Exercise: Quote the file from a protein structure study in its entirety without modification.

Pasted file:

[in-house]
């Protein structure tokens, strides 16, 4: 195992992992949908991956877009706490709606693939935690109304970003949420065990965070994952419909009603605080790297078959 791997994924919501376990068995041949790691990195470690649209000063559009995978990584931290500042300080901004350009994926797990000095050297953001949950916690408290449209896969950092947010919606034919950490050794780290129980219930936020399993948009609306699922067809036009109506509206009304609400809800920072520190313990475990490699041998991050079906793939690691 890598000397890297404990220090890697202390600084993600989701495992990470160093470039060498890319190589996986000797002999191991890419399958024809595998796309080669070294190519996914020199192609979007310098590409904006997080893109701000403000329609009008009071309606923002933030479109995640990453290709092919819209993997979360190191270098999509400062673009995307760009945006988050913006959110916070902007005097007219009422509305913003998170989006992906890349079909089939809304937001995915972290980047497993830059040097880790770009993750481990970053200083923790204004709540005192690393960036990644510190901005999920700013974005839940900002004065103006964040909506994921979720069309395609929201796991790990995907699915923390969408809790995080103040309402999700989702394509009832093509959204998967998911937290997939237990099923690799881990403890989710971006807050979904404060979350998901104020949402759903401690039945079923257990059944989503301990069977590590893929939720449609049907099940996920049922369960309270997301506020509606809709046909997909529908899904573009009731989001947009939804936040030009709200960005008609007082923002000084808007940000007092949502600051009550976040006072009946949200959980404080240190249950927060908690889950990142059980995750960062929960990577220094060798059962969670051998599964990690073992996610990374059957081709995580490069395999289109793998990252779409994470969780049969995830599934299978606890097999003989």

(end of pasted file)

[in-house]
């Protein structure tokens, strides 16, 4: 195992992992949908991956877009706490709606693939935690109304970003949420065990965070994952419909009603605080790297078959 791997994924919501376990068995041949790691990195470690649209000063559009995978990584931290500042300080901004350009994926797990000095050297953001949950916690408290449209896969950092947010919606034919950490050794780290129980219930936020399993948009609306699922067809036009109506509206009304609400809800920072520190313990475990490699041998991050079906793939690691 890598000397890297404990220090890697202390600084993600989701495992990470160093470039060498890319190589996986000797002999191991890419399958024809595998796309080669070294190519996914020199192609979007310098590409904006997080893109701000403000329609009008009071309606923002933030479109995640990453290709092919819209993997979360190191270098999509400062673009995307760009945006988050913006959110916070902007005097007219009422509305913003998170989006992906890349079909089939809304937001995915972290980047497993830059040097880790770009993750481990970053200083923790204004709540005192690393960036990644510190901005999920700013974005839940900002004065103006964040909506994921979720069309395609929201796991790990995907699915923390969408809790995080103040309402999700989702394509009832093509959204998967998911937290997939237990099923690799881990403890989710971006807050979904404060979350998901104020949402759903401690039945079923257990059944989503301990069977590590893929939720449609049907099940996920049922369960309270997301506020509606809709046909997909529908899904573009009731989001947009939804936040030009709200960005008609007082923002000084808007940000007092949502600051009550976040006072009946949200959980404080240190249950927060908690889950990142059980995750960062929960990577220094060798059962969670051998599964990690073992996610990374059957081709995580490069395999289109793998990252779409994470969780049969995830599934299978606890097999003989």